“The situation in Al-Rukban camp is even harsher that those camps in north Syria region, as the camp is near regime-controlled areas, besieged almost completely and located in a desert which is not suitable for living. These displaced people, who fled from the oppression of the Syrian regime and ISIS, do not pose a threat to the international community, so we have to draw attention and highlight this important issue. Although the current online campaign is important, it is not enough to bring the people’s tragedy in Al-Rukban camp to an end. All major and influential powers should work on securing urgent assistance and essentials, as well as allowing humanitarian organisations to access to the camp to provide support. Moreover, the Jordanian government and UNICEF must resume pumping water in sufficient amount,” adds the activist.
UNECIF started pumping water to Al-Rukban camp five years ago, when it dug a well and established a purification station in Jordanian territory, nearly 13 kilometres away from the camp. However, the international organisation has started to decrease water allowances pumped to the camp since the beginning of summer, although the amount of water which had delivered to the camp covered only 70% of the needs of the camp’s inhabitants.
On the other hand, a displaced woman in Al-Rukban camp known as A. S. has told SOHR that securing water have become the most major challenge facing the camp’s inhabitants, where her trip to secure water to her family starts in the early hours of every new day. The woman clarified that two people of every family have nothing to do but bringing water to their families, as they have to transport water every day to the camp using carts and trolley boxes.
Another displaced woman in Al-Rukban camp known as A. M. has told SOHR that water which is transported in tanks to the camp by trucks or animal carts are usually polluted because of the dirty tanks, which contributed to spreading diseases and infections, especially among children, mostly suffer from diarrhea.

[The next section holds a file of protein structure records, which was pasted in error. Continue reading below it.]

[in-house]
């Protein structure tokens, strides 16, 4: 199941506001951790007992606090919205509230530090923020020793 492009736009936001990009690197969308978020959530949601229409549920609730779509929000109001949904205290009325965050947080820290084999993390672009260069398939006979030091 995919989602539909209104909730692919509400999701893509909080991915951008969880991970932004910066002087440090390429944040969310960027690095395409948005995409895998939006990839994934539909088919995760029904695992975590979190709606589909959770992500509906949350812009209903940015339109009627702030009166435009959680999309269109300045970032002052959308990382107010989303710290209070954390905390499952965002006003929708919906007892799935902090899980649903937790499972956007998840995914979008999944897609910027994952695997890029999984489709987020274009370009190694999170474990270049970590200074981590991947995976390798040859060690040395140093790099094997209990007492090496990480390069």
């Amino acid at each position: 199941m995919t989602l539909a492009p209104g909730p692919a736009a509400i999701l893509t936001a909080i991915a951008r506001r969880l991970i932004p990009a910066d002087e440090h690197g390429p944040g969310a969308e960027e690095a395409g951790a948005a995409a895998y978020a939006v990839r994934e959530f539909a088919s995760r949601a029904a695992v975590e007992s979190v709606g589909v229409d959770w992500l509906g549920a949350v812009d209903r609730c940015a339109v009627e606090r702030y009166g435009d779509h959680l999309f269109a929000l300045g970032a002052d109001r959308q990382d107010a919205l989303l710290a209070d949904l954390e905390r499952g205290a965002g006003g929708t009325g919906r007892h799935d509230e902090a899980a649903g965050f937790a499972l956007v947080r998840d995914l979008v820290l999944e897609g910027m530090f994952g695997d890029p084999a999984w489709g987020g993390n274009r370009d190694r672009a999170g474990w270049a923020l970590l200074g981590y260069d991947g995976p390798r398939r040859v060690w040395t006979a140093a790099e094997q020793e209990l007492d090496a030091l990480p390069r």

A displaced man known by his initials as A. A. from Al-Rukban camp says, “when my family need water, we feel as if we are in a state of mobilisation. I go to the place where water is provided at 06:00 am, and I have to wait to 01:00 pm until I can get an amount of water. When I return to the camp, my family feel great joy. This is only one example of the sufferings of the camp’s inhabitants.”
On August 5, SOHR activists in Al-Rukban camp documented the death of a six-month-old boy because of fever in light of the lack of medicine in the camp.
Speaking to SOHR, the baby’s father who is from Palmyra city said that his son had fever and diarrhea, while his families failed to lower his body temperature using compresses only, in light of the lack of medicines in the camp.
The father said that he could not take his son to hospitals or clinics outside the camp because of his dire living conditions, where a driver asked the father to give him 800 USD to drive his son out of the camp, but the father failed to secure the money.
In Late July, SOHR sources in Al-Rukban camp in the Syrian desert near the eastern border with Jordan and Iraq reported that the Jordanian government and UNICEF reduced water allowances provided to displaced people in the camp. This coincided with appeals by the camp’s inhabitants to Jordan to increase water allowances in light of the high temperatures and dreadful living conditions of the inhabitants of the camp which has been turned into a “grand prison” with nearly 8,500 displaced Syrian people from different provinces living there.
According to SOHR sources, 13 families, five young men and two children left Al-Rukban camp in July.